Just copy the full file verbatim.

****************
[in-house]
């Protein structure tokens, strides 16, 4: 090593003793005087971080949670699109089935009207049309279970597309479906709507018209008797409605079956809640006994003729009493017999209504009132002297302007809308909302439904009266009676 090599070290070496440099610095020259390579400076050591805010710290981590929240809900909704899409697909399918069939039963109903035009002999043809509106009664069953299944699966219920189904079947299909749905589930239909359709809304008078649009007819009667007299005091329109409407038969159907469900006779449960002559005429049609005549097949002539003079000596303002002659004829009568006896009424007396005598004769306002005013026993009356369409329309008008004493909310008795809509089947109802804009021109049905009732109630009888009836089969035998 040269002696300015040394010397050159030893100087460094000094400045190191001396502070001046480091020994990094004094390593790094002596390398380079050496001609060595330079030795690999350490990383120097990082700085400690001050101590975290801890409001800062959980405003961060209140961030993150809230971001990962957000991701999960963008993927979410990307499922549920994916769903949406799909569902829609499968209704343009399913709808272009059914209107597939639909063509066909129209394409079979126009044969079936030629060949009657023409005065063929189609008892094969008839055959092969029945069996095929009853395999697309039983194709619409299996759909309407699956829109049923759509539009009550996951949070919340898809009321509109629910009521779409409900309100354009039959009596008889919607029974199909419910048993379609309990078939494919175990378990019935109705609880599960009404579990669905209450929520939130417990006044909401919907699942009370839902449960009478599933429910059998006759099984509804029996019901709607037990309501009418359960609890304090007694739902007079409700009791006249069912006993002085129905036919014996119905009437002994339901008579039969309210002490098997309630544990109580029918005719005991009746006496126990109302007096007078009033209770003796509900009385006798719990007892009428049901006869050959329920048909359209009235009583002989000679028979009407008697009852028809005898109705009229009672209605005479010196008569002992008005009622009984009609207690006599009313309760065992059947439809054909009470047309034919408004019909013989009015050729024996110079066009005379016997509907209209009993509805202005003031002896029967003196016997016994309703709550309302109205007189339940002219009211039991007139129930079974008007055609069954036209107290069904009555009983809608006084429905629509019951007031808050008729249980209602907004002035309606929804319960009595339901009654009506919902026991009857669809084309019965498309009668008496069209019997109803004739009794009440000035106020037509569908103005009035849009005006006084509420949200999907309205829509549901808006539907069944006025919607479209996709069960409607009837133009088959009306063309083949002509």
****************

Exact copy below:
[in-house]
């Protein structure tokens, strides 16, 4: 090593003793005087971080949670699109089935009207049309279970597309479906709507018209008797409605079956809640006994003729009493017999209504009132002297302007809308909302439904009266009676 090599070290070496440099610095020259390579400076050591805010710290981590929240809900909704899409697909399918069939039963109903035009002999043809509106009664069953299944699966219920189904079947299909749905589930239909359709809304008078649009007819009667007299005091329109409407038969159907469900006779449960002559005429049609005549097949002539003079000596303002002659004829009568006896009424007396005598004769306002005013026993009356369409329309008008004493909310008795809509089947109802804009021109049905009732109630009888009836089969035998 040269002696300015040394010397050159030893100087460094000094400045190191001396502070001046480091020994990094004094390593790094002596390398380079050496001609060595330079030795690999350490990383120097990082700085400690001050101590975290801890409001800062959980405003961060209140961030993150809230971001990962957000991701999960963008993927979410990307499922549920994916769903949406799909569902829609499968209704343009399913709808272009059914209107597939639909063509066909129209394409079979126009044969079936030629060949009657023409005065063929189609008892094969008839055959092969029945069996095929009853395999697309039983194709619409299996759909309407699956829109049923759509539009009550996951949070919340898809009321509109629910009521779409409900309100354009039959009596008889919607029974199909419910048993379609309990078939494919175990378990019935109705609880599960009404579990669905209450929520939130417990006044909401919907699942009370839902449960009478599933429910059998006759099984509804029996019901709607037990309501009418359960609890304090007694739902007079409700009791006249069912006993002085129905036919014996119905009437002994339901008579039969309210002490098997309630544990109580029918005719005991009746006496126990109302007096007078009033209770003796509900009385006798719990007892009428049901006869050959329920048909359209009235009583002989000679028979009407008697009852028809005898109705009229009672209605005479010196008569002992008005009622009984009609207690006599009313309760065992059947439809054909009470047309034919408004019909013989009015050729024996110079066009005379016997509907209209009993509805202005003031002896029967003196016997016994309703709550309302109205007189339940002219009211039991007139129930079974008007055609069954036209107290069904009555009983809608006084429905629509019951007031808050008729249980209602907004002035309606929804319960009595339901009654009506919902026991009857669809084309019965498309009668008496069209019997109803004739009794009440000035106020037509569908103005009035849009005006006084509420949200999907309205829509549901808006539907069944006025919607479209996709069960409607009837133009088959009306063309083949002509």